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Monitoring anthropogenic disturbance trends in an industrialized boreal forest with Landsat time series Pickell, Paul D.; Hermosilla, Txomin; Coops, Nicholas C.; Masek, Jeffrey G.; Franks, Shannon; Huang, Chengquang Oct 10, 2014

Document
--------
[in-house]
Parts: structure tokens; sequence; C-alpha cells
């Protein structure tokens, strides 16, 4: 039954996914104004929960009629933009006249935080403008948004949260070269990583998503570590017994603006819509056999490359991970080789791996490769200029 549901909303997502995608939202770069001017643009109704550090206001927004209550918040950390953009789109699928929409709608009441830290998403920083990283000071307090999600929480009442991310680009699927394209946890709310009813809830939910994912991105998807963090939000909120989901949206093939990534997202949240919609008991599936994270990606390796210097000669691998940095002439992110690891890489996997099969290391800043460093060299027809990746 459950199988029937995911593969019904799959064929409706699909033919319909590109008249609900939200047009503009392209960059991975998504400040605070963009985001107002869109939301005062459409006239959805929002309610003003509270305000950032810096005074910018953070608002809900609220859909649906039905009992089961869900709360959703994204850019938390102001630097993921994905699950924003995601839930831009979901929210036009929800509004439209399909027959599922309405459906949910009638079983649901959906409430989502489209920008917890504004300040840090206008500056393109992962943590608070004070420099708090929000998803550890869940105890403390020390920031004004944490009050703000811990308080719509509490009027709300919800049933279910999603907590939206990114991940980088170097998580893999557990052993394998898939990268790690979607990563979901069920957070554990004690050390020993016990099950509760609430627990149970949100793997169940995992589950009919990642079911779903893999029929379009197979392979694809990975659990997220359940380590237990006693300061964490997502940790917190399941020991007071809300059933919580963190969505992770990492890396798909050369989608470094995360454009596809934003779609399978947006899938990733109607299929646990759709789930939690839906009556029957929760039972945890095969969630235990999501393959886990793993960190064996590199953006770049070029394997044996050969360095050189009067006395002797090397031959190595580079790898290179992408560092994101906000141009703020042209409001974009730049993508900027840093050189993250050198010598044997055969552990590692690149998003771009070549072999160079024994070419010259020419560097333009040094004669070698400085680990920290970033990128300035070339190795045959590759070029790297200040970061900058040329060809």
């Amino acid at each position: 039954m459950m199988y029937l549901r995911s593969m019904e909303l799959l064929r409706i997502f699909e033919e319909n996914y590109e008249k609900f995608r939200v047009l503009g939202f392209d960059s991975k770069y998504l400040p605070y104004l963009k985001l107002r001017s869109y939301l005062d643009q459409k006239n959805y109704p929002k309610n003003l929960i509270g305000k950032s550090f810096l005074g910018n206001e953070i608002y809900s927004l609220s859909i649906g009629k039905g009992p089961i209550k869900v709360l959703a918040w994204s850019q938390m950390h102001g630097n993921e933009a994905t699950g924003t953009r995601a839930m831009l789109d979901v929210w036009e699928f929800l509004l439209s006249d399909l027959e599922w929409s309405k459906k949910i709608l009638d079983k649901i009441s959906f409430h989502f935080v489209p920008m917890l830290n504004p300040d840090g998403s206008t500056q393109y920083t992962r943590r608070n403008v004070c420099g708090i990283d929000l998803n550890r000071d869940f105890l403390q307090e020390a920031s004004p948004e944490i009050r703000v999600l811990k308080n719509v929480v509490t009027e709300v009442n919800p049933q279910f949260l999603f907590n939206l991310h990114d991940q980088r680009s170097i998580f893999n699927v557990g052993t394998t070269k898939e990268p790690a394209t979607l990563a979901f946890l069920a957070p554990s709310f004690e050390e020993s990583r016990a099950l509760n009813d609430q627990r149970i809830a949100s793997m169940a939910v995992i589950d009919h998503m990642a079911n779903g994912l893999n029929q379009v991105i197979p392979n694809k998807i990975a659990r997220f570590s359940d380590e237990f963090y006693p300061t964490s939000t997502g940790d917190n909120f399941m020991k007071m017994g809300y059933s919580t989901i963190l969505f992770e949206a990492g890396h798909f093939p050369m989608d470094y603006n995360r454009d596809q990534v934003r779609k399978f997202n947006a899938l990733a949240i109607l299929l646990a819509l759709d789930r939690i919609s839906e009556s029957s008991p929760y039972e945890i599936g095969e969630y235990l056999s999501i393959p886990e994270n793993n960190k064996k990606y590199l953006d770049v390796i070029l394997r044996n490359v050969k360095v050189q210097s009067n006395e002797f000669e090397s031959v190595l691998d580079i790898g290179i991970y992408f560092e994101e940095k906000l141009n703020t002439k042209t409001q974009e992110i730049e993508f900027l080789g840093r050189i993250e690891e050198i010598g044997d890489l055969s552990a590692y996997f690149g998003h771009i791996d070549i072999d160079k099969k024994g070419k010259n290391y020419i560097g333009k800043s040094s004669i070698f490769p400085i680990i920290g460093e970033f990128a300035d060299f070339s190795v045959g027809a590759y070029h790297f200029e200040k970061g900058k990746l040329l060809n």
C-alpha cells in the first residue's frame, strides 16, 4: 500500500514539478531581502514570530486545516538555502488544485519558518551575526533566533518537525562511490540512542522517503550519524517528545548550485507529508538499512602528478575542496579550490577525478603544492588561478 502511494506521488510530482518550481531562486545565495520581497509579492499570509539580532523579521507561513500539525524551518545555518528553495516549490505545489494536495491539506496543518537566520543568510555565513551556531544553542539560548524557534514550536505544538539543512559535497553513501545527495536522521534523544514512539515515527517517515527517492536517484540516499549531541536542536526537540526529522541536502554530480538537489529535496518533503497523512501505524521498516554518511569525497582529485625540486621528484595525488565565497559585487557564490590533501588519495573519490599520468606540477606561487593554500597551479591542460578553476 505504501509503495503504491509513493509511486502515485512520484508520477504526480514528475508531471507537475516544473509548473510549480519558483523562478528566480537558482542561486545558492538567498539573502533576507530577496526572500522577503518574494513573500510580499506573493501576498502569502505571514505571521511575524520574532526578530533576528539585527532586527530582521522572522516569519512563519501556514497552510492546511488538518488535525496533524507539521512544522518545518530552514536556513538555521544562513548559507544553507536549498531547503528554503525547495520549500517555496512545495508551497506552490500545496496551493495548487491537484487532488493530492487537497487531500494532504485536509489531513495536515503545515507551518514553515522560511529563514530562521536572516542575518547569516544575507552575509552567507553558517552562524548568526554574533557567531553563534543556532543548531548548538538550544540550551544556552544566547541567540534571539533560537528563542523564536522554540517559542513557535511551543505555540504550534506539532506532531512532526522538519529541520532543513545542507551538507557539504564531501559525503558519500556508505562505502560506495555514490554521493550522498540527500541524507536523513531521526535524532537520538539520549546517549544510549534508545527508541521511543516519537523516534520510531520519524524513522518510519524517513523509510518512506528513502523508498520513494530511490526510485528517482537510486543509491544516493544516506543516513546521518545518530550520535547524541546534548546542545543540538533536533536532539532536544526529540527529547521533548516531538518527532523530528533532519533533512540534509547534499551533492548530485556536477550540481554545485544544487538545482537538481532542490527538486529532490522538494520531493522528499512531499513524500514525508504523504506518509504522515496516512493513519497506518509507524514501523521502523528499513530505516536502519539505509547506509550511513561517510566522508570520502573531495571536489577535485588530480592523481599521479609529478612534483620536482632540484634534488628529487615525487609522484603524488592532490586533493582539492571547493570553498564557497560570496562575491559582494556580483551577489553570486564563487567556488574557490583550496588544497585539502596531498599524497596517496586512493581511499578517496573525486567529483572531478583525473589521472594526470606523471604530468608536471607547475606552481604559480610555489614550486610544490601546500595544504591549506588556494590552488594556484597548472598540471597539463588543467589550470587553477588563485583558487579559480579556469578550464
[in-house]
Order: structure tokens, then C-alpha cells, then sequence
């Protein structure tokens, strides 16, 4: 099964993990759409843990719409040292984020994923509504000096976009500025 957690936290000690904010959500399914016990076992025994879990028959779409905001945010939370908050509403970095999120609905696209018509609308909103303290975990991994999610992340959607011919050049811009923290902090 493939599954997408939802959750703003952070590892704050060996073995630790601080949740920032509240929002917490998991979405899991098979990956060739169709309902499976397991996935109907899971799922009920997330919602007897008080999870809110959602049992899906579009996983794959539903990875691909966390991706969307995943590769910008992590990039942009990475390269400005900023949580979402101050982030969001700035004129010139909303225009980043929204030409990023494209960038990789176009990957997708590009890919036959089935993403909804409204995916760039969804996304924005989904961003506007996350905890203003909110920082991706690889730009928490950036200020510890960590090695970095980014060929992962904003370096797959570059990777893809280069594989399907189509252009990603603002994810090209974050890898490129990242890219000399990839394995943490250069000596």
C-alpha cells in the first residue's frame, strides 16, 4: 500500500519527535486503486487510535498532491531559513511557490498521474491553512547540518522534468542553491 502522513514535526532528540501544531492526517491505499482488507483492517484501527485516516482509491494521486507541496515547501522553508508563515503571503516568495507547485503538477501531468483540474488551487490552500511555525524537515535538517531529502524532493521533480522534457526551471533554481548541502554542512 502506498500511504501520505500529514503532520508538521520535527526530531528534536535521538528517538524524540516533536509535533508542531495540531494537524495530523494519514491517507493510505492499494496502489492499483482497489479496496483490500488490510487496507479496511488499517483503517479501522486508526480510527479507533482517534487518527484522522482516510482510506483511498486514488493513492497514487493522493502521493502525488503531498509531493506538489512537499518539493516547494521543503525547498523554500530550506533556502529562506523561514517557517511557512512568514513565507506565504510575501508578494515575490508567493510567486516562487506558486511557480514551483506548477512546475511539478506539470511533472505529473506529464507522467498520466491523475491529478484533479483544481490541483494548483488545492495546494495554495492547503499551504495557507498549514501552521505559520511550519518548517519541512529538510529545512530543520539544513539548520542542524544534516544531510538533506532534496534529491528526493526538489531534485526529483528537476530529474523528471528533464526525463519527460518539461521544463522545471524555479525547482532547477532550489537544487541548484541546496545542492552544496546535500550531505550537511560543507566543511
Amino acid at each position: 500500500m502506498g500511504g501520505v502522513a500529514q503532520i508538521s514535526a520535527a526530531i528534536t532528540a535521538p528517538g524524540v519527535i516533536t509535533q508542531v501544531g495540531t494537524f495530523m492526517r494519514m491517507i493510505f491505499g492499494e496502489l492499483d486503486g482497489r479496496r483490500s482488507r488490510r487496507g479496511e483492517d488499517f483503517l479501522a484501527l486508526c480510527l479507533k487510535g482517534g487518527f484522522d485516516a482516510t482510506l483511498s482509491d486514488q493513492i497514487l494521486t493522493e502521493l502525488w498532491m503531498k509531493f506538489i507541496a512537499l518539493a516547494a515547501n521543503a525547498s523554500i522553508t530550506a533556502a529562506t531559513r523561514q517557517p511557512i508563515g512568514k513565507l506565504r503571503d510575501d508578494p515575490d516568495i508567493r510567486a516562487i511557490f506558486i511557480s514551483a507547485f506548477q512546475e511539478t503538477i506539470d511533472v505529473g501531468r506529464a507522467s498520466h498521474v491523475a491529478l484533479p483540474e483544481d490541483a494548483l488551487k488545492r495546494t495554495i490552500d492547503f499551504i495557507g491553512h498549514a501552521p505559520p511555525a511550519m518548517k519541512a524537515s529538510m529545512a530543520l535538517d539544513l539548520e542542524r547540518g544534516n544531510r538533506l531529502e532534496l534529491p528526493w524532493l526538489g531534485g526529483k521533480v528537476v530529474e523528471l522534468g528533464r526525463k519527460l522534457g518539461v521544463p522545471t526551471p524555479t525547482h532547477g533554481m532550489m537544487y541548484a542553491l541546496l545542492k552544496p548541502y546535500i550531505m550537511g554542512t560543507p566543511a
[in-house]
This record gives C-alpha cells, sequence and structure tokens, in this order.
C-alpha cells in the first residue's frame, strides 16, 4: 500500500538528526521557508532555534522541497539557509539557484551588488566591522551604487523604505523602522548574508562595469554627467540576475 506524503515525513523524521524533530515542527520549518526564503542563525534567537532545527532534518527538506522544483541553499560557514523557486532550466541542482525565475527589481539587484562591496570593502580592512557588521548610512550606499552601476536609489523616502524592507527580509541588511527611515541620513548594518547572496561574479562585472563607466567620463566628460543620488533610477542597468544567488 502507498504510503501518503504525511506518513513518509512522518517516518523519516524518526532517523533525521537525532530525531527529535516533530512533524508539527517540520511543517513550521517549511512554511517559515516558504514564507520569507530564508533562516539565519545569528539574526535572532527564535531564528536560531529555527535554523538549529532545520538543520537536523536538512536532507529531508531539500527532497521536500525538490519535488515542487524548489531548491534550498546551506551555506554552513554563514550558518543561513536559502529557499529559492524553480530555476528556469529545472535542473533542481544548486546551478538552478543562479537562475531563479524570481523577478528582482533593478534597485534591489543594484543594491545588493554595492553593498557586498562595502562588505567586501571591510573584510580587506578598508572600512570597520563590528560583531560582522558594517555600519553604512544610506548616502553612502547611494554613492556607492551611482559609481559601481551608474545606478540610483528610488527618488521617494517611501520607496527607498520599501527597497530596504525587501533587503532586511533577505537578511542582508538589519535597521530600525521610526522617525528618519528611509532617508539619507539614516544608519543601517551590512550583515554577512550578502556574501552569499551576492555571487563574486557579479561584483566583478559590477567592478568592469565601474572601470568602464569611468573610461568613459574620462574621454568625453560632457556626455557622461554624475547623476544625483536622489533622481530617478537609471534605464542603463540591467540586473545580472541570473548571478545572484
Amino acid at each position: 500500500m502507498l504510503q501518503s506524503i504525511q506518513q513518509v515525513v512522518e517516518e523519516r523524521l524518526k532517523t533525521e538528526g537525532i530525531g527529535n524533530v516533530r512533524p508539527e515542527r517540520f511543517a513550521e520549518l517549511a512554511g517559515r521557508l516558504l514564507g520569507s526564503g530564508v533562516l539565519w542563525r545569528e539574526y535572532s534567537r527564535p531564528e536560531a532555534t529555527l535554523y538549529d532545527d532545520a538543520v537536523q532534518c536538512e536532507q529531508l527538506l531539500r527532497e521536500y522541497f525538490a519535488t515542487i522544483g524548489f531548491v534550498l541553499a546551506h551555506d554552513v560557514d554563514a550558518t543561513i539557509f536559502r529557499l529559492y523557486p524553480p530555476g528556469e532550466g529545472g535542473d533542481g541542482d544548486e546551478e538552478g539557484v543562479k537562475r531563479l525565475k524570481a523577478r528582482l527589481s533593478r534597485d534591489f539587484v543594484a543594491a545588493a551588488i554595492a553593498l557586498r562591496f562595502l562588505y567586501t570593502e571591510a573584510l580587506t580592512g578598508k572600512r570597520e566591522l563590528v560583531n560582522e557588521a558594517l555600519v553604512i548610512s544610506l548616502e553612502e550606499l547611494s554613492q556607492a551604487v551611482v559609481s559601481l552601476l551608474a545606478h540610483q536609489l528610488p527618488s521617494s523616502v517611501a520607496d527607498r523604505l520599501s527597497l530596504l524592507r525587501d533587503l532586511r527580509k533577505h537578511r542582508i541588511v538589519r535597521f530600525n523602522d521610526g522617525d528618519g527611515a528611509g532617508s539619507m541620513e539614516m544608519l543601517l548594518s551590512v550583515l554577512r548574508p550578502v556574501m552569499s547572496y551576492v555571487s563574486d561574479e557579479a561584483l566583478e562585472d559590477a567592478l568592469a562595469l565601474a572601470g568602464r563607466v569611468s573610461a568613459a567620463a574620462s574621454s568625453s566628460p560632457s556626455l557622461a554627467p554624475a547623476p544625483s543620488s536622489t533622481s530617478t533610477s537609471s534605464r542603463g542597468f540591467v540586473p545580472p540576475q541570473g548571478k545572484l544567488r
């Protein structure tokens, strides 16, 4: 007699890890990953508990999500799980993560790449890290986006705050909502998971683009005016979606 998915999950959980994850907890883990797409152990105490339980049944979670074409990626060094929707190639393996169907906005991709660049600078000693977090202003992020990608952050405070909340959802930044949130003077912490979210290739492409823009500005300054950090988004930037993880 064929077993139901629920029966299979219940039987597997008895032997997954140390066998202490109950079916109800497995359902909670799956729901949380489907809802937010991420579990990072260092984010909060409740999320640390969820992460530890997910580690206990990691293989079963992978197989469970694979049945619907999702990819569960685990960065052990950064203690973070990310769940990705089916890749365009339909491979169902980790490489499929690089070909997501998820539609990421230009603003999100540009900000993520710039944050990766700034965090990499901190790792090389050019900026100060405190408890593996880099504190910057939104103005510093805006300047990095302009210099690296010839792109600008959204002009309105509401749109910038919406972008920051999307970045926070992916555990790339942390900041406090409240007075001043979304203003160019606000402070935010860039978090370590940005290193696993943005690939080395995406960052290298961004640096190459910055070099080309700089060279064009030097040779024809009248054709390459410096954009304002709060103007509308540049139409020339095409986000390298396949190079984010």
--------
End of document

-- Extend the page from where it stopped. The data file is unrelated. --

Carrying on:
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1  Monitoring anthropogenic disturbance trends in an industrialized boreal forest with Landsat time series  Paul D. Pickell a,*, Txomin Hermosilla a, Nicholas C. Coops a, Jeffrey G. Masek b, Shannon Franks c, and Chengquang Huang d a Integrated Remote Sensing Studio, Department of Forest Resources Management, 2424 Main Mall, University of British Columbia, Vancouver, British Columbia V6T 1Z4, Canada b Biospheric Sciences Laboratory (code 618), NASA Goddard Space Flight Center, Greenbelt, Maryland, USA c SGT, Inc., Greenbelt, Maryland, USA d Department of Geographical Sciences, University of Maryland, College Park, Maryland, USA * Corresponding author: paul.pickell@forestry.ubc.ca  This is an Accepted Manuscript of an article published by Taylor & Francis in Remote Sensing Letters on October 10, 2014, available online: http://dx.doi.org/10.1080/2150704X.2014.967881.  2  Abstract Human transformation of the terrestrial biosphere via resource utilization is a critical impetus for monitoring and characterizing anthropogenic change to vegetation condition. The primary objective of this research was to detect anthropogenic forest disturbance for a recent Landsat time series. A novel combination of an autonomous change detection procedure and spectral classification scheme was applied and tested in a landscape that has undergone significant resource development over the last 30 years. Anthropogenic disturbance was detected with greater than 93% accuracy. Most disturbances were correctly classified to within ±1 year. The signal of anthropogenic disturbance was significant in the landscape, accounting for more than 91% of all disturbances and 86% of total disturbed area during the 23-year study period. The study demonstrated a robust approach for examining historical disturbance trends related to human-modification of the environment.  3  1. Introduction Humans now appropriate a greater fraction of the terrestrial surface of Earth than ever before (Imhoff et al. 2004), in particular of forested ecosystems, which contain the highest density of biomass of all ecosystems and provide a wide variety of ecosystem goods and services to humanity (Millenium Ecosystem Assessment 2003). Mapping anthropogenic changes to forest cover is essential to monitoring landscape condition. Forested landscapes in North America have undergone significant changes in forest cover due to the extraction of energy and mineral resources (Pickell et al. 2014) as well as extraction of timber resources and long-term conversion to other land uses. Such activities have altered ecosystem structure and function (Simmons et al. 2008) and significantly reduced biodiversity (Butt et al. 2013). The extent of human modification of forest cover in North America remains relatively unknown. Pasher et al. (2010) estimate the footprint of anthropogenic disturbance in the Canadian boreal zone to be approximately 24 million hectares, most of which was attributed to forest harvesting. Their mapping efforts were undertaken using manual interpretation, which is both costly and time-consuming, especially for large areas such as the Boreal. Efficiently monitoring human modification of the environment requires robust automated methods and remote sensing is well-positioned to meet these mapping needs (Powers et al. 2014). The Landsat satellite program has continually overflown the planet every 16 days for the last 42 years. The open release of the Landsat image archive to the public in 2008 (Woodcock et al. 2008) has spawned numerous advancements in image processing and automated change detection methods (Wulder et al. 2008a). As a result, every available Landsat image is potentially able to be integrated into forest cover change assessment at local to global scales (Hansen et al. 2013).  Spectral trend analysis approaches can be used to track changes in surface reflectance from time series of Landsat imagery. This approach takes advantage of three properties of energy exchange and forest dynamics when detecting changes through time: (1) disturbed vegetation is spectrally dissimilar from healthy vegetation, particularly in the mid- and near-infrared bands; (2) disturbed vegetation takes several years to recover; and (3) persistence of a trend through time can be used to attribute a class of disturbed, forest, or non-forest. Spectral trend analysis has been implemented in several automated algorithms such as LandTrendr (Kennedy et al. 2010) and the highly autonomous vegetation change tracker (VCT; Huang et al. 2010). The VCT was recently used to estimate recent forest disturbance trends in the United States and shows promise for detecting multiple types of disturbance (Masek et al. 2013). In this letter, we present an examination of a spectral trend analysis approach in a western Canadian boreal forest that has undergone significant resource development and human modification. The western Canadian boreal forest is an ideal location to apply automated detection of anthropogenic disturbance due to the high severity and extent of resource development in the region. We applied the VCT algorithm to detect anthropogenic 4  disturbances with the objectives of (1) discriminating anthropogenic from wildfire disturbances over a 28-year period and (2) quantifying the contribution of anthropogenic disturbance to landscape dynamics where oil and gas development has increased significantly over the last two decades.  2. Study area and data The study area was a single Landsat WRS-2 path-row (p45 r23) located in the Rocky Mountain foothills of Alberta, Canada. The terrain is gently undulating with elevation ranging from 500 m to 1500 m.a.s.l. Approximately two-thirds of the study area is forested (Wulder et al. 2008b), which is primarily evergreen forest comprised of Picea, and Pinus species. The forests in the area have been actively managed and harvested since 1955. Approximately half of the study area is reserved for protected areas while the remaining forest lands are actively managed. Large deposits of coal and natural gas underlay most of the forest cover in the region and recent advancements in recovery technologies have allowed for unprecedented rates of extraction since ca. 2000. Landsat surface reflectance (SR) data were acquired annually during the growing season (152 < day of year < 273) between 1984 and 2011. Scenes were preferentially selected to minimize cloud cover with acquisition dates later in the growing season. Landsat TM acquisitions were preferred over ETM+, and ETM+ SLC-off acquisitions were not included in the time series analysis. Forest inventory data were acquired for a forest management zone, which included anthropogenic forest changes such as roads, pipelines, well sites, and forest harvesting since 1955. The inventory data were derived from standard interpretation of aerial photographs that are collected on an on-going basis for forest management objectives (Alberta ESRD 2005). In addition, we used the Alberta Historical Wildfire Database (Alberta ESRD 2014) to identify the perimeters of fires that occurred in the study area during the study period. The wildfire polygons were collected from interpretation of post-fire aerial photographs. All data were filtered to a common minimum mapping unit (mmu) to make the data compatible and minimize noise while still being able to detect small disturbances in the final disturbance map product. The forest inventory data were mapped to Alberta Vegetation Inventory standards (Alberta ESRD 2005) at a mmu of 1 ha for anthropogenic features; the fires were mapped at 0.01 ha mmu, but only fires larger than 1 ha were used; and changes from the Landsat time series were mapped to a 12-pixel (~1 ha) mmu. The Landsat scenes were used to detect changes in the time series while the forest inventory data and fire perimeters were used to train the classification and assess the quality of the change detection procedure.    5  3. Methods 3.1 Overview of methods A combination of two methods were undertaken to quantify the contribution of anthropogenic land cover change in the study area. First, forest disturbance was detected from a Landsat time series. The outcome of this procedure was an estimated year of disturbance for pixels classified as disturbance. Second, disturbed pixels were filtered by a mmu, converted to objects, and classified as either anthropogenic or wildfire using a suite of descriptive attributes. Both processes are described in more detail below. 3.2 Change detection procedure The VCT (Huang et al. 2010) was applied for mapping forest disturbances using the disturbance index (DI; Healey et al. 2005). The DI utilizes a linear combination of the Tasseled Cap Transformation (TCT) that normalizes each pixel value to a dense forest class (Masek et al. 2008). Significant and consistent deviations from the dense forest class are then classified as disturbance and the year of disturbance is recorded. Pixels that remain spectrally similar to the dense forest class throughout the time series are classified as persisting forest and pixels that are spectrally dissimilar are persisting non-forest. A dense forest training mask was created annually for each Landsat scene by visually inspecting dense vegetation cover during the year 2000 from the version 5 MODIS vegetation continuous field (VCF) product collected in 2000 (DiMiceli et al. 2011), normalized differenced vegetation index (NDVI) values, and a true color composite. The NDVI and VCF values for dense forest identified in the true color image in 2000 were then used as thresholds for creating the dense forest mask for each image in the time series.  Once a forest mask was created, the DI was calculated at annual time steps for each Landsat image. In order for a pixel to be flagged as disturbed, the DI trend had to exceed an upper and lower threshold for a designated number of observations. A sensitivity analysis was performed from initial threshold values based on previous research with the VCT in western U.S. forests (Masek et al. 2013). Final threshold values were selected to reduce single pixels detected as disturbance and overall noise while preserving the spatial and temporal integrity of the mapped disturbance events. Pixels could be disturbed more than once during the time series, but only the most recent year of disturbance was recorded. Pixels that contained cloudy observations for more than half of the time series or more than five consecutive years were not classified. Cloudy values were interpolated linearly when good observations were available for previous and subsequent years. Finally, a water mask based on near-infrared reflectance was applied to the time series analysis to classify persistent water bodies. 3.3 Disturbance type classification In the second step, we differentiated between resource extraction and wildfire disturbances. A subset of the forest inventory data and wildfire maps were randomly divided into two equal-number samples to be used to train and evaluate the classification. Approximately 6  50% of the objects were used to train the classification and 50% were used to evaluate the classification. The wildfire sample (19,022 ha) was randomly drawn from the entire Landsat path-row, while the resource extraction sample (94,588 ha) was randomly drawn only from the forest management zone. Disturbances were classified using a set of object-based descriptive attributes derived using FETEX 2.0 software (Ruiz et al., 2011) describing the geometrical, spectral and textural properties of the disturbances. The geometry and shape was described using area, perimeter, compactness (Bogaert et al., 2000), shape index (McGarigal & Marks, 1995), and fractal dimension (Krummel et al., 1987). Spectral attributes were computed from the spectral bands and from common indices: DI; normalized burn ratio (NBR; Key and Benson, 2006); NDVI (Tucker, 1979); and greenness, wetness and brightness from the TCT (Crist, 1985). The mean and standard deviation of the indices and the differences of spectral means between the pre- and post-disturbance years were computed. The texture descriptors extracted were: edge density (Sutton and Hall, 1972); gray level (Haralick et al., 1973); skewness and kurtosis; and experimental semivariogram indices (Balaguer-Beser et al., 2013). These attributes were computed from the near-infrared band (band 4) during the disturbance year. Classification was performed using linear discriminant analysis (LDA). LDA is a multivariate statistical technique where the dependent variable is categorical, whilst the independent variables are continuous and are used to determine the class to which the objects belong (Huberty 1994; Everitt and Dunn 2001). This technique maximizes the variability between groups based on the continuous variables, while minimizing variability within groups. 3.4 Disturbance classification accuracy assessment The spatial accuracy of the disturbance classification was assessed using an error matrix (Congalton 1991). In addition to the overall accuracy, user’s and producer’s accuracies were calculated per class, which respectively measure the commission and omission errors. First, the reference data (mapped anthropogenic features and wildfires) were used to assess the area-based accuracy of the disturbed and non-disturbed classes generated from the time series analysis. Next, the temporal accuracy was assessed by inspecting a scatterplot of the reference data year and the VCT classified year. A final assessment was undertaken to scrutinize the accuracy of the disturbance type classification (i.e., anthropogenic vs. wildfire) using the reference wildfire database and forest inventory spatial dataset. The sample of objects that was used for training was excluded from the full set of objects that were used in the evaluation.  4. Results and discussion The temporal quality of the disturbance classification was high, with the majority of errors within the range -1 to +1 year relative to the actual disturbance date (Figure 1). Most errors 7  in the temporal domain resulted from the VCT classifying disturbances 1 year after the known disturbance date. These temporal errors may have been related to errors in the inventory data. Harvesting occurs on an on-going basis in the study area and it may take multiple years before a harvest feature is considered complete. The harvest completion date was used to assess the temporal accuracy and thus some disturbances could have occurred before this date. Additionally, cloud, haze or shadow could cause the disturbance to be attributed the following cloud-free year in the time series.   Figure 1. Scatterplot of disturbance year attribution by the VCT. Values above the y=x line indicate that the VCT disturbance year is later than the inventory disturbance year.  An error matrix of the disturbance classification is presented in Table 1 and disturbance type classification is presented in Table 2. Overall accuracy for the area-based disturbance classification was about 93% and overall accuracy for the object-based disturbance type classification was approximately 94%. Errors of omission and commission were highest for the wildfire class (55% and 63% accuracy, respectively) which was also the class with the fewest samples (Table 2).  8  Table 1. Error matrix of disturbance classification.  Reference data (ha) VCT map (ha) Disturbed Non-disturbed User’s accuracy (%) Disturbed 86,289 27,565 75.8 Non-disturbed 15,357 474,267 96.8 Producer’s accuracy (%) 84.9 94.5 92.9 (overall)  Overall, the disturbance classification accuracy was within the range of previous classification accuracies reported for the VCT (Thomas et al. 2011). User’s accuracy for the disturbed class was about 76%. The net committed errors (rate of false positives) and omitted errors (rate of false negatives) of the disturbed class were approximately 15% and 24%, respectively. These statistics suggest that the VCT was more likely to underestimate than overestimate the area of disturbance. The net committed and omitted errors for the wildfire class were 44% and 37%, respectively. The relatively low producer’s accuracy of the wildfire class suggests that there are still some challenges associated with discriminating disturbance types which may be related to the structural characteristics of wildfire and typical anthropogenic disturbance. For example, shadowing and soil exposure vary between the classes, and also within wildfires, and the patchy nature of wildfires potentially affected the ability of the VCT to identify the heterogeneous canopy mortality of wildfires. The most important descriptive attributes for classifying disturbance type were mean NBR, change in NBR, band 5, band 2, DI, and greenness. Disturbance rates varied temporally and spatially across the region. The rate of disturbance increased between 1986 and 2000, and declined since. Disturbance was mostly clustered in the north within the primary forest management zone (Figure 2). Taken across the entire time series, the average annual rate of disturbance was approximately 6,555 ha year-1 (σ = 6,148 ha). The large standard deviation was primarily a result of two outlying years (2003 and 2004) with much higher levels of disturbance (Figure 3). With those years removed, the average annual rate of disturbance declined to approximately 4,780 ha year-1 (σ = 1,865 ha), which is likely more representative of the landscape and region in general. The sharp increase in disturbance during 2003 was primarily attributed to the Syncline Ridge wildfire that burned nearly 28,000 ha in Jasper National Park. The sharp increase in resource extraction disturbance the following year (2004) was likely a result of misclassification of post-fire mortality of the Syncline Ridge wildfire and other wildfires as resource extraction disturbance and poor disturbance year attribution by the VCT due to extensive cloud cover. 9   Figure 2. Forest harvesting, roads and well sites in the north of Landsat tile p45 r23 within an intensive forest management zone.  Table 2. Error matrix of disturbance type classification.  Reference data (n objects) VCT map (n objects) Wildfire Resource extraction User’s accuracy (%) Wildfire 228 135 62.8 Resource extraction 183 4592 96.2 Producer’s accuracy (%) 55.5  97.1 93.8 (overall)  Resource extraction disturbance rates were relatively stable across the time series and accounted for the majority of disturbance in any given year (Figure 3). The average annual rate of resource extraction disturbance was approximately 5,640 ha year-1 (σ = 4,362 10  ha) across the entire time series and 4,630 ha year-1 (σ = 1,844 ha) with 2003 and 2004 excluded. Approximately 91% of all disturbances was resource extraction and approximately 86% of total disturbed area was resource extraction.   Figure 3. Forest disturbance trends for the study area: resource extraction disturbance (grey), and wildfire (black).  The region underwent significant development of oil and gas resources beginning in the early 2000’s. The year 2004 showed the greatest levels of anthropogenic disturbance and a large portion of the landscape was impacted by road and well site construction (Figure 2). However, the majority of resource extraction disturbance during that year was driven primarily by forest harvesting and subsequent annual resource extraction disturbance rates did not increase.  While the method demonstrated good success with detecting and classifying disturbances larger than 1 ha, there are many finer-scale disturbances in the study area that do not contribute greatly to disturbance area, but have large impacts on the Boreal forest. For example, the density of seismic lines in the region is among the highest in the province of Alberta, but these features are below the spatial resolution of the Landsat imagery that we used (Powers et al. 2015). A classification of other disturbance types like roads and seismic lines would require finer spatial resolution imagery, but there is an 05,00010,00015,00020,00025,00030,00019861987198819891990199119921993199419951996199719981999200020012002200320042005200620072008Disturbed forest (ha)Year11  inherent trade-off between detecting smaller features (spatial resolution) and sampling large areas for disturbance (extent).The results show that resource extraction disturbed more forested area than wildfire for the study area. Wildfire is believed to be the primary driver of landscape structure and forest change in the boreal zone as a whole (Weber and Flannigan 1997), however the study area, in the south-west of the boreal, was settled in the 1950’s and fire suppression has been effective at reducing area burned in the region during the study period (Cumming 2005). The objective of contemporary forest management in the study area has been to replace the wildfire disturbance regime with forest harvesting while keeping the combined rates of disturbance similar to pre-settlement levels (Bergeron et al. 2002). Other non-anthropogenic disturbances such as wind throw and insect attack were not included in the classification due to the lack of available spatial reference data for these disturbances in the study area. However, given the levels of disturbance observed for the study area, these disturbance types were not likely to significantly alter the contribution of anthropogenic land cover change. In addition, the VCT algorithm is not designed to detect slow degradation or subtle disturbance events that only affect a small fraction of the forest canopy.  5. Conclusion The demonstrated methodology was able to identify both wildfires and resource extraction disturbances in a southwestern Boreal forest in Canada and assign a year of disturbance with low and quantifiable error. The classification of the VCT disturbance map allowed for the analysis of disturbance rates by source, which determined that resource development was the primary driver of vegetation cover change in the study area. We foresee the VCT being utilized to map historical forest disturbances and track the trends of human appropriation of forested ecosystems. Such information may help predict rates of change in forested landscapes that may undergo significant resource development in the future. Knowledge of historical anthropogenic disturbance trends could significantly improve landscape planning and forest management, particularly where biodiversity and habitat are rapidly declining due to anthropogenic land cover changes. Specifically, the disturbance year attribution by the VCT may improve or validate stand origin estimation in standard forest inventory attribution. Additionally, the combination of the change detection procedure and the disturbance type classification could be used to automate feature extraction of roads or well sites. This study demonstrated a robust approach for examining historical disturbance trends related to human-modification of the environment.  Acknowledgements / Funding We firstly thank U.S. Geological Survey for providing open access to the Landsat archive and Hinton Wood Products (West Fraser Mills) for providing the forest inventory data that made this research possible. Approval to publish in respect to use of the HWP data has been granted. 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